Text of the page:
It’s easy for two parties to get dug in over quite trifling sums. Here’s a case in point that revolved around the question of oral agreements - only the lawyers enjoyed it
There is a tricky technical point in this adjudication case. The lawyers will be tickled pink; the constructors will raise an eyebrow. Cain Electrical contracted with Pennine Control Systems to carry out cable works on the Humber Bridge; a modest job worth £57K. They fell out about payment or rather non-payment of two invoices and Cain called for an adjudicator. Pennine got excited when Cain claimed in its paperwork to the adjudicator that there were one or two oral agreements in the contract not recorded in the written purchase order. It was a sort of gotcha, over and out move because Pennine then told the adjudicator that he should leave the pitch. The rule (until very recently) is that all the material terms of the contract, whether relevant to the issues in the adjudication or not, have to be in writing. Yes, yes, I know it is a half-baked unrealistic rule and doesn’t reflect the real world of commerce but that’s what parliament is said to have meant by the words in the Construction Act. Eyebrows galore were raised and the lawyers were again tickled pink.
Pennine’s argument that it was not a contract in writing because of oral terms was immediately contradicted by Pennine arguing that the oral agreement was never made
Where were we? Ah yes, clear off Mr Adjudicator, said Pennine because there is no right to adjudicate in this instance. Everyone spends a small fortune at this stage to get a non-binding decision from the adjudicator. Almost always the adjudicator refuses to go away. That’s what happened here. He said there was a contract in writing, so he would press on. Now, I reckon this fellow was right to stay. Cain had said there was an oral term and Pennine said there wasn’t. And given there was an all-singing, all-dancing purchase order referring to all sorts of documents, there was, on the face of things, a pukka construction contract in writing. Pennine’s argument that it was not a contract in writing because of oral terms was immediately contradicted by Pennine arguing that the oral agreement was never made. Do you see why lawyers get tickled pink by all this ballyhoo?
So the adjudication, now a very ordinary adjudication, went ahead. Pennine came a very good second and was ordered to pay out to Cain. It only involved £13k or so but they refused to pay. Cain came to the High Court to enforce the adjudicator’s award. Do you see how parties become dug in? Do you see how folk are treating adjudication as though it is something much more than a look-sniff pro-tem decision, as to who will hold the money until properly decided? The High Court judge now had to get his head around all this. Quite right. He ignored the non-binding decision of the adjudicator and began afresh to fathom if this is a contract in writing.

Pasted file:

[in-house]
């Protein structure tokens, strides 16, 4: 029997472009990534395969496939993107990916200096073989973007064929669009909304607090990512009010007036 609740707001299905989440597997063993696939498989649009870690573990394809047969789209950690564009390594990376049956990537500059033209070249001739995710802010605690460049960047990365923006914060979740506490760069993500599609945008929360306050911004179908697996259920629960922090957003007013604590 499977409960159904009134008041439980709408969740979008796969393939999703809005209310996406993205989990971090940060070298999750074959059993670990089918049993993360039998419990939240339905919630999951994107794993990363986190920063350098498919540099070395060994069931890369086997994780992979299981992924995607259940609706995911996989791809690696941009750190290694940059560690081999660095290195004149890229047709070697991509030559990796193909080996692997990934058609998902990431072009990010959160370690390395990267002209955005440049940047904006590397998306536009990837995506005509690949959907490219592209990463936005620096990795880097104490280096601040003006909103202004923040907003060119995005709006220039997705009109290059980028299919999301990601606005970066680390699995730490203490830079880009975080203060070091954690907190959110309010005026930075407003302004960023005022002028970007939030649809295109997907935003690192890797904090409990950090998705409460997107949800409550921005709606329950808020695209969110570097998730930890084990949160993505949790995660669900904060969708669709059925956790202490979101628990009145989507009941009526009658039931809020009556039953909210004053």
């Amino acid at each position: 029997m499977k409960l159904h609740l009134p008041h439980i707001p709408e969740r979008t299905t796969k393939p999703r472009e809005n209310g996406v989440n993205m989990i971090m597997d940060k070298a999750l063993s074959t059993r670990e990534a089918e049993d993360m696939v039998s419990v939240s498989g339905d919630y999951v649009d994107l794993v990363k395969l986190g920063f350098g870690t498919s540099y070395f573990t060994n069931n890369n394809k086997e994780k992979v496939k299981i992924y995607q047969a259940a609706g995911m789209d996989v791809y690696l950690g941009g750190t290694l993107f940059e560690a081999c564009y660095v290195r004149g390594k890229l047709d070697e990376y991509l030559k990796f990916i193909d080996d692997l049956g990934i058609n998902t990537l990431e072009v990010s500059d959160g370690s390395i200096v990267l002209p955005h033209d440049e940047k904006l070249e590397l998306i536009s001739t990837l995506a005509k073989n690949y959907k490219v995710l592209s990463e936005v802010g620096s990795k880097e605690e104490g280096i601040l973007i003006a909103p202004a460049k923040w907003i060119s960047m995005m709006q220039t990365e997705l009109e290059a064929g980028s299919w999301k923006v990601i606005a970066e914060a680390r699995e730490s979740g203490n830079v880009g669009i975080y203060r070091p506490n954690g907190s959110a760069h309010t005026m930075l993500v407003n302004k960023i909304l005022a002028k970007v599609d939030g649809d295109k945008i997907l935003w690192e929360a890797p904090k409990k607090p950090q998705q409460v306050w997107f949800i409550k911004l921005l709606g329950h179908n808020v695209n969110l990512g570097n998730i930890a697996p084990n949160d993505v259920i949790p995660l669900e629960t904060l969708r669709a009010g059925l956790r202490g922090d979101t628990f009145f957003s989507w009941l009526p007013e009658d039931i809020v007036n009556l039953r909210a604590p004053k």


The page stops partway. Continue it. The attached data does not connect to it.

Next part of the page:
The smart thing about withdrawing any notion of an oral agreement is that there was nothing to argue about
The purchase order was quite a detailed document; it had all the appearance of a contract in writing. When the adjudication began, Cain’s managing director attached a witness statement pointing to the oral agreements. They were about the machinery for payments. He said they had verbally agreed that invoices rendered on the 16th of the month were payable on receipt. The Cain referral in the adjudication relied on that or alternatively would rely on the Scheme for Construction Contracts. So in the High Court, Pennine argued that since Cain relied on an oral term there was no jurisdiction to adjudicate. The barrister for Cain effectively argued that it made no real odds what was argued in the adjudication. In any event, Cain no longer argued that the oral agreements arose. So, in effect both Cain and Pennine now took the position that no oral agreements were ever made. And if it did make some difference as to what was argued in the adjudication, the barrister pointed to the notice of adjudication, which said: “The scope of this claim is to determine the claimant’s right to payment for work carried out in accordance with the contract.” That’s exactly what the adjudicator did and furthermore he said he did not agree the oral agreements were terms of the contract. He decided that the terms in “the Scheme” applied. The smart thing about withdrawing any notion of there being any oral agreement is that there was nothing to argue about. The judge said he would immediately enforce. Mind you, it would have been more fun if the adjudicator had decided the dispute on the existence and effect of the oral agreements.
Fascinating that Pennine felt so strongly about this tiny sum in dispute that it sought permission to appeal. Lord Justice Jackson refused. It would be better for Pennine to pay up and give themselves a talking to about proportionality.
Tony Bingham is a barrister and arbitrator at 3 Paper Buildings Temple. For other articles by Tony, click here